Ukrainian military officers travel on a Wheeled-BTR fighting vehicle, as Russia’s attack on Ukraine continue, in Kramatorsk, Donetsk region, Ukraine August 22, 2022

A Ukrainian service member stands at a German self-propelled gun Panzerhaubitze 2000 at the frontline, amid Russia’s attack on Ukraine, in the Donbas region, Ukraine August 20, 2022

A Russian strike which targeted a train station in Chaplyne, a town of about 3,500 people in the central Dnipropetrovsk region, killed 25 civilians yesterday

Another photo is thought to show the obliterated remains of vehicles and trains at Chaplyne

Despite Shoigu’s parroting of the Russian defence ministry’s unwavering position that it does not target civilians, dozens of Ukrainian towns suffered strikes yesterday as the nation celebrated its independence day.

One particularly brutal strike which targeted a train station in Chaplyne, a town of about 3,500 people in the central Dnipropetrovsk region, killed 25 civilians including an 11-year-old boy buried under the rubble of a house and a 6-year-old who was trapped in a car set ablaze in the explosions.

The deputy head of the Ukrainian presidential office, Kyrylo Tymoshenko, said a total of 31 people sustained injuries in the attack, and the death toll could still rise as rescuers dig through the rubble.

The strike served as a painful reminder that Russia is capable of employing military force that causes civilians to suffer the most and tests Ukraine’s resilience after six months of a grinding war.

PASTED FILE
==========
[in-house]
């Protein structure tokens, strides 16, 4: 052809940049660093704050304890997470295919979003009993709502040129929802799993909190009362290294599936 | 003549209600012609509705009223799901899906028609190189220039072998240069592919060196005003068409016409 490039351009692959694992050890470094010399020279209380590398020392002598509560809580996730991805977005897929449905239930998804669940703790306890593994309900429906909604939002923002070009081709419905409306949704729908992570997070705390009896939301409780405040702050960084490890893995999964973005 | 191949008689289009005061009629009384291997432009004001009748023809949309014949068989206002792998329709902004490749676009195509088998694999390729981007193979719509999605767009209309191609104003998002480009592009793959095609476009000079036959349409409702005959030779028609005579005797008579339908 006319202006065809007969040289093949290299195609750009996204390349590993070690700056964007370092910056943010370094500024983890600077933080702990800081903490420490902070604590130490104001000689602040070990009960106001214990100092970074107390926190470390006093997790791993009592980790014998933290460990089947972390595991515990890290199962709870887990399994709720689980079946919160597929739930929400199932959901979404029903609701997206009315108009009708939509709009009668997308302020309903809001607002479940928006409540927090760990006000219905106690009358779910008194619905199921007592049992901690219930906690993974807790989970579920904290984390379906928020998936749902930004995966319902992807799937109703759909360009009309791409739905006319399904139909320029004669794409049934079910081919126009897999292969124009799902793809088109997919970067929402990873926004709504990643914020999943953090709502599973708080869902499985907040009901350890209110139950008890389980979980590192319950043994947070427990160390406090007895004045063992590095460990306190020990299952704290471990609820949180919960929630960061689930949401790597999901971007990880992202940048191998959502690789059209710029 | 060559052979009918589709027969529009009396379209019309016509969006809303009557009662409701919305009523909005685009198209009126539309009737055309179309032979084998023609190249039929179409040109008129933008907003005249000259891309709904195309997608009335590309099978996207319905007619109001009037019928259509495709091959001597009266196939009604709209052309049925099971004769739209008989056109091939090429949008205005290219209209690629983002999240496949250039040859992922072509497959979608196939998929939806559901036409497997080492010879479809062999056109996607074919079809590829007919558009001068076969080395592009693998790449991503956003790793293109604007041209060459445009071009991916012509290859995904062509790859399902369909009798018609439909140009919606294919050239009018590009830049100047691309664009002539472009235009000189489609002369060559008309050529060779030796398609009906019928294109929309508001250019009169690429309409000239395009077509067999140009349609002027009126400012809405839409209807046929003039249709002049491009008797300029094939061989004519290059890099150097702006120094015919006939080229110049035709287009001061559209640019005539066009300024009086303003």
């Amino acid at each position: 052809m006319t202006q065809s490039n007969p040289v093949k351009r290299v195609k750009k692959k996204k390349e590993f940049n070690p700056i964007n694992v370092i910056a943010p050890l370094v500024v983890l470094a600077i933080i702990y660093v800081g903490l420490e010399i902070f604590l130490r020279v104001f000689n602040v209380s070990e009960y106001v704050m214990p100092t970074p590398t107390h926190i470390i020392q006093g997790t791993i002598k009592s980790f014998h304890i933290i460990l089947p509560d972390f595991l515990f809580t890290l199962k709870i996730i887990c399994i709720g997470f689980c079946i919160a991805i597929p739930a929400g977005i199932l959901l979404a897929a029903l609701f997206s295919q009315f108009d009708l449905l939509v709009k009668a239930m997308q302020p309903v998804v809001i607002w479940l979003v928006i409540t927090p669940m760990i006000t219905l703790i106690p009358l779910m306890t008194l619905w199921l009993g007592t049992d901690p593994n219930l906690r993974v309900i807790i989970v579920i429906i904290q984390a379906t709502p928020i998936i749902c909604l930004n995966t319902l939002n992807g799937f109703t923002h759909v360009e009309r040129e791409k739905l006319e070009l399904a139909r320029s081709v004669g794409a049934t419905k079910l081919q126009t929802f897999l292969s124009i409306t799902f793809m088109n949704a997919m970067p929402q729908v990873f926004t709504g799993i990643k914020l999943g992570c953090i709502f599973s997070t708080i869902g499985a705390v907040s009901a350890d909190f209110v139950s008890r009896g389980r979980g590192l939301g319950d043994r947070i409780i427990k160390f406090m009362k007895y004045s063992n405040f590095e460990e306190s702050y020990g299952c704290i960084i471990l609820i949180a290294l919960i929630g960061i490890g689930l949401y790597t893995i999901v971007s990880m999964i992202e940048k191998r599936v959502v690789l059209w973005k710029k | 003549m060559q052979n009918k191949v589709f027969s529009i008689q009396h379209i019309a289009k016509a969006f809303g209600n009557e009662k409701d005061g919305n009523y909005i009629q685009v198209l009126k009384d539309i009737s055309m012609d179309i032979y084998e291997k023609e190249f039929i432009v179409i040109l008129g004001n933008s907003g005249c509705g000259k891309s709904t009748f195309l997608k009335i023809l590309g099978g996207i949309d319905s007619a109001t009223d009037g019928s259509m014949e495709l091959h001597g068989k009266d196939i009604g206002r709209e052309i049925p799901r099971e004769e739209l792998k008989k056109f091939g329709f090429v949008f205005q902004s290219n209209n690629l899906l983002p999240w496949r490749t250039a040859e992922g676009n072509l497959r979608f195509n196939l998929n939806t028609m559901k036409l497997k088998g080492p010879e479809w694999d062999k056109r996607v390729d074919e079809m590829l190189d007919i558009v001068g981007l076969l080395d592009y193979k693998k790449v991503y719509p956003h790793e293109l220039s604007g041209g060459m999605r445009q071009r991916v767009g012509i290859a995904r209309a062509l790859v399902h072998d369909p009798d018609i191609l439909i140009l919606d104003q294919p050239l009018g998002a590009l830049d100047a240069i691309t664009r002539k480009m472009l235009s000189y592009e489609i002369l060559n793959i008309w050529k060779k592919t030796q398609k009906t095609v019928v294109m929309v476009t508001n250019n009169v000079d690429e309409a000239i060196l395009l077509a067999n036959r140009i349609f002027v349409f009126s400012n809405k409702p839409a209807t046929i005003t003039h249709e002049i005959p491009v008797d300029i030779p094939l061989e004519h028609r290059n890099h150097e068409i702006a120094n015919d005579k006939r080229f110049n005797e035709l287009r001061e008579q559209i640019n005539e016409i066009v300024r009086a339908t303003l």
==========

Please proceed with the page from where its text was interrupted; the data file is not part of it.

Elsewhere in Ukraine, three people were killed in the eastern region of Donetsk on Wednesday and one more was wounded, Gov. Pavlo Kyrylenko said on Telegram, while territory close to Europe’s largest nuclear power plant in Zaporizhzhia was shelled in yet another attack, further stoking fears of a nuclear catastrophe.

But despite the brutality of Russia’s latest strikes, Putin’s war effort in the eastern Donbas region appears to be faltering. 

Ukrainian General Staff reported that recent Russian attempts to advance positions in the north of the Donetsk region towards Izyum were thwarted, and a series of Ukrainian counter attacks have pushed Putin’s troops further back into Donetsk.

Similar counterattacks in the southern Mykolaiv and Dnepropetrovsk regions by Ukraine’s armed forces forced their Russian foes back towards the city of Kherson – one of the first Ukrainian cities to be overran and seized by pro-Russian troops earlier in the war which Ukraine is now spoiling to retake. 

In a holiday message to the country yesterday, Ukrainian President Volodymyr Zelensky exulted over Ukraine’s success in fending off Moscow’s forces since the invasion.